Just as employers across the nation were bracing for the new rules governing white-collar exemptions to the overtime laws (“the New OT Rules”), a federal district court in Texas blocked the Department of Labor from implementing them. The New OT Rules—which drastically increased the minimum salary threshold for employees classified as exempt under the executive, administrative and professional employee exemptions—were set to take effect on December 1, 2016. However, on November 22, 2016, Judge Mazzant of the United States District Court for the Eastern District of Texas ruled that the Department of Labor exceeded its authority in making the New OT Rules.

The ultimate fate of the New OT Rules is still an open question because (1) this is a preliminary injunction and therefore the Court may revise certain aspects of its holding in the final order on the merits; (2) the Court’s final order could be revised or reversed on appeal; and (3) the New OT Rules were vulnerable to challenge by the next Congress and/or modification by the new Secretary of Labor to be named by the Trump Administration. But, as it stands now, the New OT Rules will not take effect on December 1, 2016 as originally planned.

As was previously reported on this blog, in May of 2016 the DOL issued the long anticipated New OT Rules. See Department of Labor Releases New Overtime Rules. Among other things, the New OT Rules substantially increased the salary threshold necessary to qualify for the FLSA’s “white-collar” overtime exemptions, from $455 per week ($23,660 per year) to $913 per week ($47,476 per year). In September, several states and multiple business organizations filed lawsuits challenging the New OT Rules. They argued (1) that New OT Rules unconstitutionally hindered the states from setting their own wage policies and (2) that they were issued in excess of the statutory authority granted to the DOL under the FLSA.

The Court rejected the constitutionality argument but accepted the statutory construction argument. Specifically, the Court held that the focus of the white-collar exemptions is the duties performed by the employee, and that the DOL could not, in absence of an amendment to the FLSA, interpret those exemptions in a way that a person’s ability to qualify as an overtime exempt employee would rest solely on the person’s salary.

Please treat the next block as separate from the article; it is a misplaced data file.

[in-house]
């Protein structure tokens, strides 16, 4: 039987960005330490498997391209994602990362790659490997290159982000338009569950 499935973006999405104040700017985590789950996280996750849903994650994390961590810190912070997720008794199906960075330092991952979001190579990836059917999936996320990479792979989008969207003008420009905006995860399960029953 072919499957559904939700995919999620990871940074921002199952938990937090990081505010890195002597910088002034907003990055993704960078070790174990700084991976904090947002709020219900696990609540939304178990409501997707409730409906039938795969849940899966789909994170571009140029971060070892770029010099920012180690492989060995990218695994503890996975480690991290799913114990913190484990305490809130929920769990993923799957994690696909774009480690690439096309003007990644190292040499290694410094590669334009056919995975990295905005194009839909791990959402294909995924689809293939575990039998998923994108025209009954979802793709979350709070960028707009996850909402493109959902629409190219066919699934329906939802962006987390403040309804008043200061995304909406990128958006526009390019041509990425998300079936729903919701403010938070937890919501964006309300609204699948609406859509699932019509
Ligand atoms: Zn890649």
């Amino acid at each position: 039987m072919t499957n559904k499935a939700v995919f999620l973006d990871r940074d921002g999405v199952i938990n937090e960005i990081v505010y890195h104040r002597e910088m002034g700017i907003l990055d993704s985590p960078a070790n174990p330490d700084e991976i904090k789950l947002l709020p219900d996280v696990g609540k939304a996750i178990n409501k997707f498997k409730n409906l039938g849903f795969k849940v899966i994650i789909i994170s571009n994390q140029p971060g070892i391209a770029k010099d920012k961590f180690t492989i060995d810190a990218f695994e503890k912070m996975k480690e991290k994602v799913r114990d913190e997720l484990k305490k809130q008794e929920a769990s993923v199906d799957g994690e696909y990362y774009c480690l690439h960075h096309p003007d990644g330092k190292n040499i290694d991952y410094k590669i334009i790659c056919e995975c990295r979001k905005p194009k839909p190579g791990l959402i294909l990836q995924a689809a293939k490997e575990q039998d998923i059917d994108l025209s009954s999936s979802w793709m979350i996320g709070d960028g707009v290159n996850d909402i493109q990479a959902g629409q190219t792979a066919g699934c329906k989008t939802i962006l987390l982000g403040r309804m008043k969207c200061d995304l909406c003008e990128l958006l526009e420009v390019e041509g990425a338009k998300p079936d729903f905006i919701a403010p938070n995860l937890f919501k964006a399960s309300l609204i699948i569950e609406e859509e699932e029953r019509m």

Key Takeaways

  • The DOL is now prohibited from implementing and enforcing the New OT Rules on a nation-wide basis until this case is fully and finally resolved.
  • The final fate of the New OT Rules remains unclear pending a further ruling in the case by the Court and/or on appeal, and perhaps pending new direction from the Department of Labor following the appointment of a new Secretary of Labor in January, or an attempt by Congress to void the rule under the Congressional Review Act.
  • The Court intended to preserve the status quo by issuing the preliminary injunction, meaning that employers do not need to implement changes to comply with the New OT Rules on December 1 as we await a further ruling in the case and perhaps new direction from the Department of Labor.
  • How each employer should respond to this ruling may depend on whether salary or job classification changes have already been made or communicated to employees in anticipation of the New OT Rules. Consultation with legal counsel and human resources professionals is recommended.
  • The Court’s ruling does not impact compliance with any applicable state law or regulatory scheme regarding overtime exemptions, and employers must still comply with those laws/regulatory schemes going forward.